Hundreds of people gathered at the Tucson Marriott University Park on the last Thursday of October.
They were there to watch people from 16 startups compete to pitch their business best to potential investors.
One pitch came from Fan Faire, a digital marketing company looking to connect comic conventions with their clientele.
Their pitch promised a large built-in user base to investors.
“There are now major comic conventions in most major cities in the U.S. and around the world, and these events draw hundreds or thousands of attendees in a weekend.”
Another came from the founders of InHouse, a company that would help realtors manage their online marketing tools.
"Our goal is to save our customers time, money, and to make a look that’s consistent to all of their marketing.”
This is IdeaFunding, a contest that has taken place for the last 18 years.
The event has been under new management the last two years, and it is now a building block of a larger festival, 10 West.
The point of events like this is to help Tucson to establish a culture of entrepreneurship and become a name in the startup world.
“One of the challenges in the entrepreneurial ecosystem is ‘How do we get young people who graduate from the University and get them to stay?’” said 10 West Executive Director Greg Teesdale.
“How do we attract people from other communities, other areas around the country to come to Tucson? These things happen in places like Austin, Denver, Portland. There’s no reason we can’t do it. We’ve got all the same components that they have. They’re just a little bit ahead of us.”
Teesdale is affiliated with Startup Tucson, a group that makes growing Tucson's entrepreneurial ecosystem its goal and took over IdeaFunding two years ago.
“It seemed like building around the basis that IdeaFunding has formed was a really strong anchor to a festival,” said Startup Tucson Chairman and CEO Justin Williams.
The Shark Tank-esque IdeaFunding now works as a part of 10 West. It is an entertainment event, as well as a chance to teach entrepreneurs some of the tools they need to build a successful business.
Pair the event with concerts, happy hours and other social events, and you have part of what 10 West is about.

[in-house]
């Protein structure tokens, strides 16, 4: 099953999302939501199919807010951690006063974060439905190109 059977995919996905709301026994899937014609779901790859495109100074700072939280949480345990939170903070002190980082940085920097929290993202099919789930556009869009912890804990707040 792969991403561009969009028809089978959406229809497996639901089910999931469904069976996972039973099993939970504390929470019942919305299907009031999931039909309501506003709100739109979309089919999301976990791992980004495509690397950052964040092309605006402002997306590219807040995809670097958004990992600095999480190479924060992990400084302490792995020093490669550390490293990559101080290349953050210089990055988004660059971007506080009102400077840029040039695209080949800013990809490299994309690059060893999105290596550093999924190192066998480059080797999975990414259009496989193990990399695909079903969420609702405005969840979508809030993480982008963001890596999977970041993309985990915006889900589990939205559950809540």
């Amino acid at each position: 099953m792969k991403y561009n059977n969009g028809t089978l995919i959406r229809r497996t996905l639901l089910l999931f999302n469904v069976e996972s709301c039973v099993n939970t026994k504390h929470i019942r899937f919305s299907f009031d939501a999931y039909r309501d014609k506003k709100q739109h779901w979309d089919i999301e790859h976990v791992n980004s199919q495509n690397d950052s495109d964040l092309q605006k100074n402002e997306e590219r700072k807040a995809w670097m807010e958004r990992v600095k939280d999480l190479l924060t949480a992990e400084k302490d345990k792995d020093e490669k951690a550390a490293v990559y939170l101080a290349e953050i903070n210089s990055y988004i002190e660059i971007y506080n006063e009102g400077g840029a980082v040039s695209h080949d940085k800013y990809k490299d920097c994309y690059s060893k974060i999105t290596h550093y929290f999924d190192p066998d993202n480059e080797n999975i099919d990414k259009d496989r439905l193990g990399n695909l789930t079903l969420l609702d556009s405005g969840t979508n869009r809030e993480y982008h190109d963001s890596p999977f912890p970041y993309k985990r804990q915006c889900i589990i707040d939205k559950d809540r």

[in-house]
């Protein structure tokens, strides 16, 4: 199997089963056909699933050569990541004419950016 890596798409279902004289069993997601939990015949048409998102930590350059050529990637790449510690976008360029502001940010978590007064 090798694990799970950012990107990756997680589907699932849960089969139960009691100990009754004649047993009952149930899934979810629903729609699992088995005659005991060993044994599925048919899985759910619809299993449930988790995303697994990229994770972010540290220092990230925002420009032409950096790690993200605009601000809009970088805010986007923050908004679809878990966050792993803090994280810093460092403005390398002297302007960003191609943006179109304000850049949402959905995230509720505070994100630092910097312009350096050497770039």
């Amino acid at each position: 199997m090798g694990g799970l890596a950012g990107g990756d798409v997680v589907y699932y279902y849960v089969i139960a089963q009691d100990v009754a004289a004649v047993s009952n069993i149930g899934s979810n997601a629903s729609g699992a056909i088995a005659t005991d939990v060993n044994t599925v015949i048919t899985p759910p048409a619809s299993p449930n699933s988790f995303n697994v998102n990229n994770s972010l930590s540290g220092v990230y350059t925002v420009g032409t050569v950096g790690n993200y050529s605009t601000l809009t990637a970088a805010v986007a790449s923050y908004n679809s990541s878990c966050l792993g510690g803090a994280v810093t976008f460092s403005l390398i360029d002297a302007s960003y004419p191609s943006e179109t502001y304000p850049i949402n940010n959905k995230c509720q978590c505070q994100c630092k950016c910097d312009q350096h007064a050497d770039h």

“We would really like this to be a technology and entrepreneurship thing with an entertainment wrapper," said 10 West's Teesdale. "A significant entertainment wrapper because we want people to live, work and play. It’s the entire combination.”
Live, work, play has become a big part of attracting the young entrepreneur class to an area. The hope is to attract them by showing that they can enjoy all aspects of their life in Tucson.
But once the entertainment wrapper of is off of 10 West, there is a major education and networking component on the inside.
The event has two tracks, both geared to help startup founders: a tech track and a business track.
The business track includes seminars such as "Legal 101 for Startups."
“This state is going to end up having its economy needing to be about more than real estate and tourism," said Raj Gangadean, the volunteer teacher of the 'Legal 101' seminar and a partner at the law firm Perkins Coie. "I want to be a part of making that happen.”
“The tech track had things like virtual reality, gaming, internet of things, 3-d printing, rapid prototyping," said Teesdale. "Then at the entrepreneurship it was ‘how to present your company,’ ‘how to fund your company’, the things you need to know."
These tracks were chosen to help pull in those with the necessary skills to launch a successful startup. Many have boiled down the three skills simply, calling them 'the hacker, the hipster, and the hustler.'
“The hacker is the person who knows how to write the code," said Startup Tucson's Williams, putting the analogy into terms of the computer world. "The hipster is the person who knows how to make it work for people, is the creative type, makes it look elegant and simple. The hustler is the one who runs around and sells it.”
The group's thought, once you have people who are interested in filling those roles all at the same event, taking in seminars, enjoying themselves and talking to each other, it can be the start of assembling a company.
“Bringing a festival together like this pulls them all together in one location," said Williams. "And when you see that you realize there are a lot more of these people than you thought.”
That could accomplish one of the biggest issues he sees for establishing an entrepreneurial ecosystem, getting the people who can play a role hanging around each other.
That has definitely been the case for Andrew Slattery, an entrepreneur who recently started venturing out of his home office and into Startup Tucson's events.
“I’ve been busy as all hell because of the connections I’ve made here and at this event. I’ve met a ton of great people,“ he said. "It’s awesome to just have all the information available and to just be like a sponge. Get all that information that you can spend hours trying to find online, but here it’s one channel; it’s all coming to you.”
That is exactly what Startup Tucson's Williams hoped would be the case. Getting the entrepreneurs out and working together so they can create an environment where they can prosper.
“If you really want something to spin out and start working on it’s own, then you need this density and action. And that action doesn’t generate itself unless it hits a critical tipping point,” he said.
Through growth or education, the focus of such events is to bring entrepreneurs together, with the hopes that they can turn Tucson into a place where creative minds feel compelled to set up shop and build their dream.